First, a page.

We at West Hartford are hearing more and more about the spread of Ebola, which has just recently been diagnosed in the U.S. in a man who had flown in from Liberia. For the most part, however, it is still primarily centralized in the West African and Central African nations of Sierra Leon, Guinea, Liberia. There is also a separate outbreak brewing in the Republic of Congo, totally unrelated to the above outbreak. As of this writing, close to 5000 people have been infected by the Ebola virus, and of them about 3400 have died from the disease.
What is Ebola?
Ebola is a rare but deadly virus.
As the virus spreads through the body, it damages the immune system and organs. Ultimately, it causes levels of blood-clotting cells to drop which leads to severe, uncontrollable bleeding both internally and externally. The disease, also known as Ebola hemorrhagic fever or Ebola virus, can kill up to 90% of people who are infected, if not treated carefully. Interestingly, about 75% of the deaths in Liberia especially have been women, the caregivers.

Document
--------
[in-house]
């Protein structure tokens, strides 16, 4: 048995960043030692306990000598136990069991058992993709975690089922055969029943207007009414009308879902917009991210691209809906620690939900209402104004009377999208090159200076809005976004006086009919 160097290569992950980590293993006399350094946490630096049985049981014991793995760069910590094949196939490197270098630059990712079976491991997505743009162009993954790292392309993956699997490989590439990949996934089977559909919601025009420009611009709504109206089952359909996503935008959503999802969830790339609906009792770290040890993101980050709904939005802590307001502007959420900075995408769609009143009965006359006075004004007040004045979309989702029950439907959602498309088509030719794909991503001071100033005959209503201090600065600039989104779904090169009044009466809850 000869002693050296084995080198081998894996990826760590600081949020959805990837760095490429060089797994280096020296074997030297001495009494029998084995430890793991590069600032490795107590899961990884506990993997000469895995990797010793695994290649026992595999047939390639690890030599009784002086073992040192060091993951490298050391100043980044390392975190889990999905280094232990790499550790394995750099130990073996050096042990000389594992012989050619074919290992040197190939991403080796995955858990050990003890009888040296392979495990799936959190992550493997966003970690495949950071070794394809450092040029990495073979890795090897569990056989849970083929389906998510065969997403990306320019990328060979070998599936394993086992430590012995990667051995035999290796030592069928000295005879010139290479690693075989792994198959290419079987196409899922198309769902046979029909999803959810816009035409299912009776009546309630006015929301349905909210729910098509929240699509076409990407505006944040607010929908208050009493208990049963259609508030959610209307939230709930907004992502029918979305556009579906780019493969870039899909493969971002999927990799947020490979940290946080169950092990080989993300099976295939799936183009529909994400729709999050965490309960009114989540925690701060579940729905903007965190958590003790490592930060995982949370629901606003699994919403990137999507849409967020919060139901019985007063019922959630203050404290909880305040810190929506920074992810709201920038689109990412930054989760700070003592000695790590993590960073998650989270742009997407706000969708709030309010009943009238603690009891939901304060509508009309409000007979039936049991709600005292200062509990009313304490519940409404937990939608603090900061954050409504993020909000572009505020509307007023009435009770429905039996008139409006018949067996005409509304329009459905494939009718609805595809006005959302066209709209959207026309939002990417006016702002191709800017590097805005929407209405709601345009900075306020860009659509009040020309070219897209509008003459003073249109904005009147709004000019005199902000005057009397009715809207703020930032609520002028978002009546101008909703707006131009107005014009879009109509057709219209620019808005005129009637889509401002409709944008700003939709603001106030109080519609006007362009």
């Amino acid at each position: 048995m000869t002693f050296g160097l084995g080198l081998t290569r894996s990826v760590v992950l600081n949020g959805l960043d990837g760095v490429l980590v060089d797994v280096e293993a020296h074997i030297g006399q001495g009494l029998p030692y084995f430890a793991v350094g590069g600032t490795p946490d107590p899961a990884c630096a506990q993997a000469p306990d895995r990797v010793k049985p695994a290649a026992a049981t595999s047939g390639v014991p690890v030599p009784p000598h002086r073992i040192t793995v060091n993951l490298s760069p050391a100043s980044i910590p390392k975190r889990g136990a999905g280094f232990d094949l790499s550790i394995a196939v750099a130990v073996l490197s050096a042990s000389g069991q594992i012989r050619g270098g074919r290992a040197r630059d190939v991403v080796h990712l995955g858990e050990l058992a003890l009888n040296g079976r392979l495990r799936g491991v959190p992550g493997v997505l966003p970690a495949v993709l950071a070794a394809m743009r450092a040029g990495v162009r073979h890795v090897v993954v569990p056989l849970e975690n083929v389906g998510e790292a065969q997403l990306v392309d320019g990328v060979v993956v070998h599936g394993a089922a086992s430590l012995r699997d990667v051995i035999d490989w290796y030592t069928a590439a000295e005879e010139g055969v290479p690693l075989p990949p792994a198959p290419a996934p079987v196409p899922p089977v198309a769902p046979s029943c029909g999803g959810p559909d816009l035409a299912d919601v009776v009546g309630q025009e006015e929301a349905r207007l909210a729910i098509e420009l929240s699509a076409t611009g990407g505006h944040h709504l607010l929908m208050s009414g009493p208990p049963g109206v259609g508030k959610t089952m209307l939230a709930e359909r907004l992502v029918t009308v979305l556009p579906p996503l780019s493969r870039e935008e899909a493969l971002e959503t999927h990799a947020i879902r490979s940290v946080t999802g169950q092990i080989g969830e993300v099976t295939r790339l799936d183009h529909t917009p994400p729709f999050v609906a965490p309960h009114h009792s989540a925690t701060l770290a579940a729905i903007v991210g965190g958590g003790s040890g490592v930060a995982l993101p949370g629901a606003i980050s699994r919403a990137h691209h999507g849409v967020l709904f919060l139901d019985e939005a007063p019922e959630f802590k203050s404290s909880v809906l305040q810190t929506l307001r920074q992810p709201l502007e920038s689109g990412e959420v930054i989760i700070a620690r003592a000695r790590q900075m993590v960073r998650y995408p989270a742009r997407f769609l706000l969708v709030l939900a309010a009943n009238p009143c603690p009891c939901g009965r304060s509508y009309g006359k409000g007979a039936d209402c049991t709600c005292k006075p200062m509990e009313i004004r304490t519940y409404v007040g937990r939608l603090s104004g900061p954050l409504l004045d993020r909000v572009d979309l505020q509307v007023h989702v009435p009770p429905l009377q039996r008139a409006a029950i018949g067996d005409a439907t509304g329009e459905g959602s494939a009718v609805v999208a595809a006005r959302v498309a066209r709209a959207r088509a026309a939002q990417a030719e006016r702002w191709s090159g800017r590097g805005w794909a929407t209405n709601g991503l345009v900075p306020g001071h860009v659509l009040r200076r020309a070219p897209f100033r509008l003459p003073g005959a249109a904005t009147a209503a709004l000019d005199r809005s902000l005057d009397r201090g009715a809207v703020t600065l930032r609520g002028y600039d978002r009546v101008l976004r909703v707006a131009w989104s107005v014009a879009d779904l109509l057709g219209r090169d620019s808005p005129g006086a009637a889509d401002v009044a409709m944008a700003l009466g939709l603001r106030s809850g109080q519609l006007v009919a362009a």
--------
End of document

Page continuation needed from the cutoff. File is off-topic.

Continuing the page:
How Does Ebola Spread?
Ebola virus initially spreads to people by contact with the skin or bodily fluids of an infected animal regional animal, typically monkey’s, chimp’s, or fruit bats. It then moves from person to person the same way. Those who care for a sick person or bury someone who has died from the disease often get it, hence the high numbers of women infected.
Ebola can also be spread by touching contaminated needles or surfaces. Thus far, the disease has not been airborne. You cannot get Ebola from air, water, or food.